Lastly, and particularly when in the throes of an activist challenge, boards should help management remain focused on the business and maintain the confidence and morale of employees, partners and other stakeholders. Activist approaches can be all-consuming, but continued strong performance, though not an absolute defense, is one of the best defenses. And when business challenges inevitably arise, opting for candor and acting in a manner that preserves and builds credibility with shareholders and other stakeholders is critical.

Any thoughts specifically from a risk oversight angle?

Sabastian Niles: From the broader risk oversight perspective, boards are wise to identify external pressures that can push a company to take excessive risks and consider how best to address those pressures. An example would be pressures from certain hedge funds and activist shareholders to produce shortterm results, often at the expense of longer-term goals, in ways that might increase a company’s risk profile, such as on account of taking on excessive leverage to repurchase shares or payout special dividends or undertaking imprudent spinoffs that leave the resulting companies with inadvisably small capitalizations. While such actions may certainly be right for a specific company under a specific set of circumstances, the board should focus on the risk impact, too, and be ready to resist pressures to take steps that the board determines are not in the company’s or shareholders’ best interest. No matter how active or activist shareholders may become, directors cannot not outsource their own judgment and must not lose sight of their fundamental fiduciary duties.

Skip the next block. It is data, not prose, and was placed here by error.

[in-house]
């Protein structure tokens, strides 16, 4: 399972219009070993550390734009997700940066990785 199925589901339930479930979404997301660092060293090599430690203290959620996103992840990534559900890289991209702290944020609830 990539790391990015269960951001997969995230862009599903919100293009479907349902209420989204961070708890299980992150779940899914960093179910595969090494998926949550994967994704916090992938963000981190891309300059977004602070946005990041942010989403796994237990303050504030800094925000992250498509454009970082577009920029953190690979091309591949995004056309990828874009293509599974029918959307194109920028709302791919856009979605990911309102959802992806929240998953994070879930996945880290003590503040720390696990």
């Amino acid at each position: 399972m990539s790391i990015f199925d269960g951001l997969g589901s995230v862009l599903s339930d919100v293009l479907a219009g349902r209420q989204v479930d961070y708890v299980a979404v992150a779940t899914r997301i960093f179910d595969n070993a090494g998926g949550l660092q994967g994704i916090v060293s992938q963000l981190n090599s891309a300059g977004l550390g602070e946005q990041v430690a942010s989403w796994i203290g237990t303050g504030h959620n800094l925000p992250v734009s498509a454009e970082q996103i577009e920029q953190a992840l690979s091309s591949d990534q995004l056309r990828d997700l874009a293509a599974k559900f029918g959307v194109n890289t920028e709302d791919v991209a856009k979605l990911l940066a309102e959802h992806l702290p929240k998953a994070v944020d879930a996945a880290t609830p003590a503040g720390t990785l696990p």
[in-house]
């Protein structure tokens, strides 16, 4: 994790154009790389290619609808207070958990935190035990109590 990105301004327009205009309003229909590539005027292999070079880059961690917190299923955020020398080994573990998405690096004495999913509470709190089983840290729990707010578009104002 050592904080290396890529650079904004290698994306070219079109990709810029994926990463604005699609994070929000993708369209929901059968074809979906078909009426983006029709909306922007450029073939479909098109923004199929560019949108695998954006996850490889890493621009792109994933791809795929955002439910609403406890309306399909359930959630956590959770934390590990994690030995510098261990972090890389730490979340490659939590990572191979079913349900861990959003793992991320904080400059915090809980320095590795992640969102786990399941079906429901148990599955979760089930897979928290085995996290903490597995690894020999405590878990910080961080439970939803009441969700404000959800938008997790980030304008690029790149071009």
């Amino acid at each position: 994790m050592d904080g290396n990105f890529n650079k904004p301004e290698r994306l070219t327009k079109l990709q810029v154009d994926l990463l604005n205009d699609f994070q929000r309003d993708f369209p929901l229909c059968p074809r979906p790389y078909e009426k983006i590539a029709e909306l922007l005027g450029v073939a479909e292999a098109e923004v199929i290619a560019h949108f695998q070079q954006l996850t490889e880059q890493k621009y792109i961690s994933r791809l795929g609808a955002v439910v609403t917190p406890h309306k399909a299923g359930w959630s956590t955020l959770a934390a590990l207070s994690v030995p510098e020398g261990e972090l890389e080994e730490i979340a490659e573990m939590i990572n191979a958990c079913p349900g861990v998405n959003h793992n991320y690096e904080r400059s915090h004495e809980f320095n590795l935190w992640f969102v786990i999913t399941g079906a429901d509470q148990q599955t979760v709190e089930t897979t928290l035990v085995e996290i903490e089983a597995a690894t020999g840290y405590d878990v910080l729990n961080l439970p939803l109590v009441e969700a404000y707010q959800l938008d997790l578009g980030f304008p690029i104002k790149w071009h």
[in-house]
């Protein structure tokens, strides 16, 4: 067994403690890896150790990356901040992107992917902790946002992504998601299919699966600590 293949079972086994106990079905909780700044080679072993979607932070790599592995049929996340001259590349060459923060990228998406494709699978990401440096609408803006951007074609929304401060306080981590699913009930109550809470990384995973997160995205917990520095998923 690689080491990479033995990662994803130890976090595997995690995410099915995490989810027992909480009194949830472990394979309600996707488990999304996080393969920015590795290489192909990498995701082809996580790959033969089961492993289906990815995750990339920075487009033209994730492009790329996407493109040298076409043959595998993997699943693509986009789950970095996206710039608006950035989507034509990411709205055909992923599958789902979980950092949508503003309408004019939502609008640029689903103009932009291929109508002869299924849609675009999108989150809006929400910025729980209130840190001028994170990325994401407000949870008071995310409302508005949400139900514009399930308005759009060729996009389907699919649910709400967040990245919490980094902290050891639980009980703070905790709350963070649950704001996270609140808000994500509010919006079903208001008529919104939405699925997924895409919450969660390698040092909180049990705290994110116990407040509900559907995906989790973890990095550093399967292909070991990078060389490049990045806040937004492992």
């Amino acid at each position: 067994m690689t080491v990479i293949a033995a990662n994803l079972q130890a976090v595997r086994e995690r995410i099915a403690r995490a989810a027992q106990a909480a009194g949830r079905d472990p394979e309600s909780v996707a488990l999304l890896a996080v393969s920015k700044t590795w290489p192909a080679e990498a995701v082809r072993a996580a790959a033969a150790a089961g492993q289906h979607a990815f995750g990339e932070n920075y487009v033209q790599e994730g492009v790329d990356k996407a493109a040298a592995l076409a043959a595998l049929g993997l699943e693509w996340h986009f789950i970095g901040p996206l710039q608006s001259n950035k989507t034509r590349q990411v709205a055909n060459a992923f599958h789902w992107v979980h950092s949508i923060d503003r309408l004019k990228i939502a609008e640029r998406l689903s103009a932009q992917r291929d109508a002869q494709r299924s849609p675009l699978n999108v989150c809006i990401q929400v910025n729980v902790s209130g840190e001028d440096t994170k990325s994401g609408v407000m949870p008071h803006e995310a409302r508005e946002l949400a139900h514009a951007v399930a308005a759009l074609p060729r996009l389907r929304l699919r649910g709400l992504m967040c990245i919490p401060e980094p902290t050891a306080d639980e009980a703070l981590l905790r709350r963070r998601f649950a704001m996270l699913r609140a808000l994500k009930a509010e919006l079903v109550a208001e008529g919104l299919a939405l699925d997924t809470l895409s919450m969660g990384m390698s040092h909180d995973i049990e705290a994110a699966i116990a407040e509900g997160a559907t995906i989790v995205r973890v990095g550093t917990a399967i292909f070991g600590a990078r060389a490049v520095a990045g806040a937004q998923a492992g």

I know you represent companies and boards, but do you have any advice for activists?

Sabastian Niles: I think activists will get better results and earn more respect if they are open-minded about how best to create medium-to-long-term value, avoid grandstanding or worrying about getting special credit, recognize that board and management may have superior information and expertise about the business, and resist the urge to publicly threaten, attack or embarrass a company or its management and board in order to get their way. In many cases, we have had productive engagements and, yes, negotiations with activists where we obtain favorable settlement terms or otherwise help to guide a situation to a mutually beneficial outcome, including many that never become public battles or where the activist concludes they would be better served by moving on to another target or even where, thanks to the company’s own initiatives, the board maintaining internal alignment and consensus and the right kind of engagement with shareholders, our client’s shareholders encourage the activist to stand down.